18. Jabbadabbado Manager Emeritus

    Member Since:
    Mar 19, 1999
    star 7
    Unrest in Libya, Algeria and Iran: the lives of 118 million people and more than 6 million barrels of oil production a day at stake.

    The situation makes the collapse of Yugoslavia look like a comparative cakewalk. Yet that tiny little garbage can fire of unruliness had every available firefighter rushing to the scene.

    WTI hit $96/barrel and Brent was approaching $107. Is Gaddafi a survivor, or is he the next Nicolae Ceausescu? And if the people of Libya get rid of him, what will that mean for all the other autocratic regimes still in power in Africa and Asia?

    What do you call a generalized conflagration of the developing world when the great powers stand by and watch? "World War 3" seems like overkill.


    This seems dead on to me. But I think his ouster will guarantee the spread of uprisings into the African subcontinent. More hardship coming in places that have seen nothing but hardship in my lifetime.
  19. Ghost Chosen One

    Member Since:
    Oct 13, 2003
    star 6
    Gadhafi vows to fight on and die a martyr, burn down everything


    Libyan leader Moammar Gadhafi vows to fight on and die a "martyr," calling on his supporters to take back the streets from protesters demanding his ouster, shouting and pounding his fist in a furious speech Tuesday on state TV.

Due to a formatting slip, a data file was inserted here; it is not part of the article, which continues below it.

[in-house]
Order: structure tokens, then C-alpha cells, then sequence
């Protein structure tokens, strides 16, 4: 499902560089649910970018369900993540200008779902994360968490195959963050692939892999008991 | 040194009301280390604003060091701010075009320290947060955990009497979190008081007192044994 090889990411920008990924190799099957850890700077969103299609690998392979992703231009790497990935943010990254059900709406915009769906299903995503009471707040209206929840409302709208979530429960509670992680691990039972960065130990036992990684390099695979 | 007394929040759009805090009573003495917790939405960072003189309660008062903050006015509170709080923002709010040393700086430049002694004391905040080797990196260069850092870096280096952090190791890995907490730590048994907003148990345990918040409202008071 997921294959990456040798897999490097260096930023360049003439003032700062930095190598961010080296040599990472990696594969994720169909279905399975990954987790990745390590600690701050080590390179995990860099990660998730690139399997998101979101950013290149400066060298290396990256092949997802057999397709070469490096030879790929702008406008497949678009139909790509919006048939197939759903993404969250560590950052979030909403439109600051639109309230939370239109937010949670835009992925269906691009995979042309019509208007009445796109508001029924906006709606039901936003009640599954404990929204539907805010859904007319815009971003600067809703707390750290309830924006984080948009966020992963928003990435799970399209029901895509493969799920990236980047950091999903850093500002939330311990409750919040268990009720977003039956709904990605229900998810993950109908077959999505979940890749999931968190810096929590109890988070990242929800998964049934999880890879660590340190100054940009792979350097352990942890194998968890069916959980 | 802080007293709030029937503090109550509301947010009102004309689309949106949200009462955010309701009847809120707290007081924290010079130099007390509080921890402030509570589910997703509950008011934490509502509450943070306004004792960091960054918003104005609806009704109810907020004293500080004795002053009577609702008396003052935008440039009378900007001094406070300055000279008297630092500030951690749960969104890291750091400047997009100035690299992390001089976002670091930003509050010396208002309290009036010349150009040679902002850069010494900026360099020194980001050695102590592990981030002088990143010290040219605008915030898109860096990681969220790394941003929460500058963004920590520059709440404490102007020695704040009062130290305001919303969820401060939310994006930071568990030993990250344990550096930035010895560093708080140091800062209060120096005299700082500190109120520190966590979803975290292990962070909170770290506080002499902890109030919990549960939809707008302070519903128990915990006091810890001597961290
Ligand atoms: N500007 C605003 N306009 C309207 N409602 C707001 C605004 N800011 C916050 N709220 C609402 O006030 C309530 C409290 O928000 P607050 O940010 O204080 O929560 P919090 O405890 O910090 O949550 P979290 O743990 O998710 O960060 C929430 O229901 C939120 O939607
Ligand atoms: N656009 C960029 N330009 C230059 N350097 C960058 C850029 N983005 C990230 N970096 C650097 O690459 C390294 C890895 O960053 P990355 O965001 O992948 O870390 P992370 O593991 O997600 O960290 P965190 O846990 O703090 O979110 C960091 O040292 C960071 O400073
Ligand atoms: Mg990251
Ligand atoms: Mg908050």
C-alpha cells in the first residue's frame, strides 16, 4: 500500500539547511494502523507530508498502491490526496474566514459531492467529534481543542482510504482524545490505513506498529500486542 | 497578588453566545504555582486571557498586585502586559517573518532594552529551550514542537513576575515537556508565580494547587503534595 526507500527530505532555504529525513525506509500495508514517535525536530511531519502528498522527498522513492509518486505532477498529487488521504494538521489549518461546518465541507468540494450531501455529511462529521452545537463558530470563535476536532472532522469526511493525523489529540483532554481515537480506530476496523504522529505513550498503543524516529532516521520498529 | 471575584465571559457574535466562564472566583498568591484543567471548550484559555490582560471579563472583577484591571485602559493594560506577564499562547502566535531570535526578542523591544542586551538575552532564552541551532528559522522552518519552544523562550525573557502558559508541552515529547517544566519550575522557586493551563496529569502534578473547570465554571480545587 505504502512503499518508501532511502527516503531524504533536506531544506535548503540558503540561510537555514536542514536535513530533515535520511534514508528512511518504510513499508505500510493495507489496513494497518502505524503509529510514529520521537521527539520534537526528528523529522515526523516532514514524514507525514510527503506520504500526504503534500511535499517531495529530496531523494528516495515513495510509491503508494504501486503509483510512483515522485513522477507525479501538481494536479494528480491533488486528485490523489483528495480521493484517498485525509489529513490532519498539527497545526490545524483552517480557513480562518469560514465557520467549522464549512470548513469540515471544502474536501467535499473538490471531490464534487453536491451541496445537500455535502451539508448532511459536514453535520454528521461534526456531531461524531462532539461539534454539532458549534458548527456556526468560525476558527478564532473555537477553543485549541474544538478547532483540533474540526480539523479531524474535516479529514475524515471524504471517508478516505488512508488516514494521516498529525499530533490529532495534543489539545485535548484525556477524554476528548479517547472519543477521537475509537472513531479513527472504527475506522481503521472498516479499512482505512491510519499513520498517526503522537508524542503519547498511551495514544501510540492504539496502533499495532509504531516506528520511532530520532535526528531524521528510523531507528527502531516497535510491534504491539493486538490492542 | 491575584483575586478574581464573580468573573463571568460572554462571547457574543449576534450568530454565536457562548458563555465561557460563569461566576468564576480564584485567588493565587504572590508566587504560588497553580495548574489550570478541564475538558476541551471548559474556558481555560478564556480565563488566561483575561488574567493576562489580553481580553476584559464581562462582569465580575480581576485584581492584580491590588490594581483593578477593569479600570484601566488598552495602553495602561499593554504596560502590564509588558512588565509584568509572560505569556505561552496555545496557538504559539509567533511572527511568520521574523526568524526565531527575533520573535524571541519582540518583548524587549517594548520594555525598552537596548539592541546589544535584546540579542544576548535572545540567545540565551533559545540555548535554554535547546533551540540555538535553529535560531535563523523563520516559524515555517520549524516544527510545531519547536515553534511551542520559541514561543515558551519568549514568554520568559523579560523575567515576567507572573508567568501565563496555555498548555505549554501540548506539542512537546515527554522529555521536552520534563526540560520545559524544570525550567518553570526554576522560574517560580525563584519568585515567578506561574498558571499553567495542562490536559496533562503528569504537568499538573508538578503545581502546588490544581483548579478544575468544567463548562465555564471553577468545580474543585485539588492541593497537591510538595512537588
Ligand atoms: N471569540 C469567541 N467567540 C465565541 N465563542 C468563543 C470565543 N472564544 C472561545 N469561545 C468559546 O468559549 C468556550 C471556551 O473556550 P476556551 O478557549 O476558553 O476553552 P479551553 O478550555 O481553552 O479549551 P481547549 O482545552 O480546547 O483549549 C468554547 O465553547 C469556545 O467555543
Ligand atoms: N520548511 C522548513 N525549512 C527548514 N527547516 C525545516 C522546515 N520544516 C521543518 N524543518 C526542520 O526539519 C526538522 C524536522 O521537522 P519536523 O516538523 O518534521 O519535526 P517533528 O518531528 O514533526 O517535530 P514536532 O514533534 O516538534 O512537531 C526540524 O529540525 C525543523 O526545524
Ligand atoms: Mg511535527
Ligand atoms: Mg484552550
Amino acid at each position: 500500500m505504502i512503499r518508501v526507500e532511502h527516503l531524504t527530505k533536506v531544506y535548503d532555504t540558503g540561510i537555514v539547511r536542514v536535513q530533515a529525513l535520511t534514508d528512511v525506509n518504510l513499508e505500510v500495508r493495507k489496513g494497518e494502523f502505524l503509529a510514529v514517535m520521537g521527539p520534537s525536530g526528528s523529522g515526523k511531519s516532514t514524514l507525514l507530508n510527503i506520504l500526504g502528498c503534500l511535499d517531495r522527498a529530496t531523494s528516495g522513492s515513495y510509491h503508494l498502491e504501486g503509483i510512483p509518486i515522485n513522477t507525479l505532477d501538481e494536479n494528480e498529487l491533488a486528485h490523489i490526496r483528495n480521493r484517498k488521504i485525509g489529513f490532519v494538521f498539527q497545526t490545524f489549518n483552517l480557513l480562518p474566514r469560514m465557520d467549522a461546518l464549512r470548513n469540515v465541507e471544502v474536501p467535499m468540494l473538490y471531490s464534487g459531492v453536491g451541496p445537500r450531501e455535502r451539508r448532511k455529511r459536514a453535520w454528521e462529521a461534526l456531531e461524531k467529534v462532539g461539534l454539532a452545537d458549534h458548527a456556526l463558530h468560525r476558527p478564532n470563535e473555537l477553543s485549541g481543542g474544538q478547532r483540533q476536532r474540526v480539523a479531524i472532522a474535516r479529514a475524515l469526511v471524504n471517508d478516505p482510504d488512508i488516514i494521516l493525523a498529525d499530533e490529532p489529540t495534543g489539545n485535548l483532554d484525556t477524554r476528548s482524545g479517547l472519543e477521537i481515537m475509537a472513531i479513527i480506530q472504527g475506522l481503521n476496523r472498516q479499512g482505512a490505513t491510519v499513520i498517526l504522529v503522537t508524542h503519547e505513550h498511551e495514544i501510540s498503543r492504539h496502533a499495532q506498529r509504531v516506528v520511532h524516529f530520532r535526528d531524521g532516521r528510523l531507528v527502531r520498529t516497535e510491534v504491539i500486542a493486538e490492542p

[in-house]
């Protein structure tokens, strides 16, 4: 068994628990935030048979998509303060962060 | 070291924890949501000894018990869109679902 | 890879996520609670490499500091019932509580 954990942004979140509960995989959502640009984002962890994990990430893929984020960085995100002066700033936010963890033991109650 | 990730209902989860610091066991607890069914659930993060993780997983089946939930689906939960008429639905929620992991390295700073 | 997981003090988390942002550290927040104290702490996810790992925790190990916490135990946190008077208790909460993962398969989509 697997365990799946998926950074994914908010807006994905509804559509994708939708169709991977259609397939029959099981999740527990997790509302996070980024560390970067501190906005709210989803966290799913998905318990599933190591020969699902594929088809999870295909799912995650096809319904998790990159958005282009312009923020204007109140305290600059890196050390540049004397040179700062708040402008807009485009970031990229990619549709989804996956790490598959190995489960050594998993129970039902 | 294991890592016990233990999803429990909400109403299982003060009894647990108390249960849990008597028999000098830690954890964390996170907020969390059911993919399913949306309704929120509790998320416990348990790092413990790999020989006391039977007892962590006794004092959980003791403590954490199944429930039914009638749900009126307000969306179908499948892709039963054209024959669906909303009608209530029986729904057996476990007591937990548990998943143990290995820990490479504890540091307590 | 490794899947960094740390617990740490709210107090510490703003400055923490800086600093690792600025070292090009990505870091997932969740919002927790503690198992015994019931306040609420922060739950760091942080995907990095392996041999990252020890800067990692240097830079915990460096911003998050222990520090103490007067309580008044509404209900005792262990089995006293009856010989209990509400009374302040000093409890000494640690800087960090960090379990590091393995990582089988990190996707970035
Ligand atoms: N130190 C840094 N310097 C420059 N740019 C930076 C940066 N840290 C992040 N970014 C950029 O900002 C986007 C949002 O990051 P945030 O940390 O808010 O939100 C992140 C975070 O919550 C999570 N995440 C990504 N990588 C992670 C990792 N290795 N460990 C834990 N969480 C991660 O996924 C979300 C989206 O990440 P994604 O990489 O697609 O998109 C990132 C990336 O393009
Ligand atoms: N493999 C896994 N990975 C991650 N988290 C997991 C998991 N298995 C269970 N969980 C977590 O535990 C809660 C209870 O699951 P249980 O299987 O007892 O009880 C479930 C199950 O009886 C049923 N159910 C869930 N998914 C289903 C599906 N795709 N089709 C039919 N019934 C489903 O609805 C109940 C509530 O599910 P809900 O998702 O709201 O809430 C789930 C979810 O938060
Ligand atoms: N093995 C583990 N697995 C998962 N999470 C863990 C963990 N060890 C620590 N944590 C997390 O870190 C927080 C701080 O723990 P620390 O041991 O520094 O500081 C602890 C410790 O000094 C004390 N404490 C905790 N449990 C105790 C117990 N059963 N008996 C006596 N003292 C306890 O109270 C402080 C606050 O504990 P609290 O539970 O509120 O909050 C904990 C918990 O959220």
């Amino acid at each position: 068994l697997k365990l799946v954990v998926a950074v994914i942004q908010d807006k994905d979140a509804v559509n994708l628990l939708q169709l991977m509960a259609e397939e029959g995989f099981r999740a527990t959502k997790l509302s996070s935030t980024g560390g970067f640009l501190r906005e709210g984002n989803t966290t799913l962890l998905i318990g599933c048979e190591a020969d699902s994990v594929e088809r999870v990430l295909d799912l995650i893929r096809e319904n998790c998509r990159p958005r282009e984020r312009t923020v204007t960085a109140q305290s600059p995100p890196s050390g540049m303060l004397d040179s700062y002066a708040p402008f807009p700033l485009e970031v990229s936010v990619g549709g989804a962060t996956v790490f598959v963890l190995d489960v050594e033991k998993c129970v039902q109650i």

Gadhafi, swathed in brown robes and turban, spoke from a podium set up in the entrance of a bombed out building that appeared to be his Tripoli residence hit by U.S. airstrikes in the 1980s and left unrepaired as a monument of defiance. The speech, which appeared to have been taped earlier, was aired on a screen to hundreds of supporters massed in Tripoli's central Green Square.

    Shouting in the rambling speech, he declared himself "a warrior" and proclaimed, "Libya wants glory, Libya wants to be at the pinnacle, at the pinnacle of the world."

    At times the camera panned out to show a towering gold-colored monument in front of the building, showing a fist crushing a fighter jet with an American flag on it ? a view that also gave the strange image of Gadhafi speaking alone from behind a podium in the building's crumbling lobby, with no audience in front of him.